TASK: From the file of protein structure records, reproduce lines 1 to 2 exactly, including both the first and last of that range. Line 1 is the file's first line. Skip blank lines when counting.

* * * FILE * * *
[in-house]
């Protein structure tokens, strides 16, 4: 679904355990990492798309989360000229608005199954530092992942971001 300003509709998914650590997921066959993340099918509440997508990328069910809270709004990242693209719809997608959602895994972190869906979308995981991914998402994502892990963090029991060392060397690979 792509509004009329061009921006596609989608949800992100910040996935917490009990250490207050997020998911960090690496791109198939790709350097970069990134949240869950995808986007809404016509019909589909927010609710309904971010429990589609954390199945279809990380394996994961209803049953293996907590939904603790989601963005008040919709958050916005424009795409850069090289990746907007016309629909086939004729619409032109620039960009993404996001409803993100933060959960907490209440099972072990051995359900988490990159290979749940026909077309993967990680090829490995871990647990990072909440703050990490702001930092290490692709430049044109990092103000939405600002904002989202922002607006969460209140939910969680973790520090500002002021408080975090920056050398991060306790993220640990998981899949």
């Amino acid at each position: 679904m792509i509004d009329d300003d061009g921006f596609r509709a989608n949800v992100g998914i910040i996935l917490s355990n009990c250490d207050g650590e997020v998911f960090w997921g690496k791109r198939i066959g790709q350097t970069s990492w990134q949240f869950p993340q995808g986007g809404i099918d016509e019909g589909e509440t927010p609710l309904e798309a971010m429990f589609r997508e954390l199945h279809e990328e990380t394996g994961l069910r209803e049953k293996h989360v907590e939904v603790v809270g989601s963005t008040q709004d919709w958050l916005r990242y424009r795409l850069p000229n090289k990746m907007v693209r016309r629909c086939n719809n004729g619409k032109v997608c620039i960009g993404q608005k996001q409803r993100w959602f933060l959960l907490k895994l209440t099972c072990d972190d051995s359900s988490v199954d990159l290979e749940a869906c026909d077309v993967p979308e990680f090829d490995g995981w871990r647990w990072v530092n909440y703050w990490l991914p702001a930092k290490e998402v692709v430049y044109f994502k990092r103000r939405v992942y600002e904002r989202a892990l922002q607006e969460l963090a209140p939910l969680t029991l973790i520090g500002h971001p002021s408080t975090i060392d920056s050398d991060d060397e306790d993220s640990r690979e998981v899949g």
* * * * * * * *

[in-house]
């Protein structure tokens, strides 16, 4: 679904355990990492798309989360000229608005199954530092992942971001 300003509709998914650590997921066959993340099918509440997508990328069910809270709004990242693209719809997608959602895994972190869906979308995981991914998402994502892990963090029991060392060397690979 792509509004009329061009921006596609989608949800992100910040996935917490009990250490207050997020998911960090690496791109198939790709350097970069990134949240869950995808986007809404016509019909589909927010609710309904971010429990589609954390199945279809990380394996994961209803049953293996907590939904603790989601963005008040919709958050916005424009795409850069090289990746907007016309629909086939004729619409032109620039960009993404996001409803993100933060959960907490209440099972072990051995359900988490990159290979749940026909077309993967990680090829490995871990647990990072909440703050990490702001930092290490692709430049044109990092103000939405600002904002989202922002607006969460209140939910969680973790520090500002002021408080975090920056050398991060306790993220640990998981899949």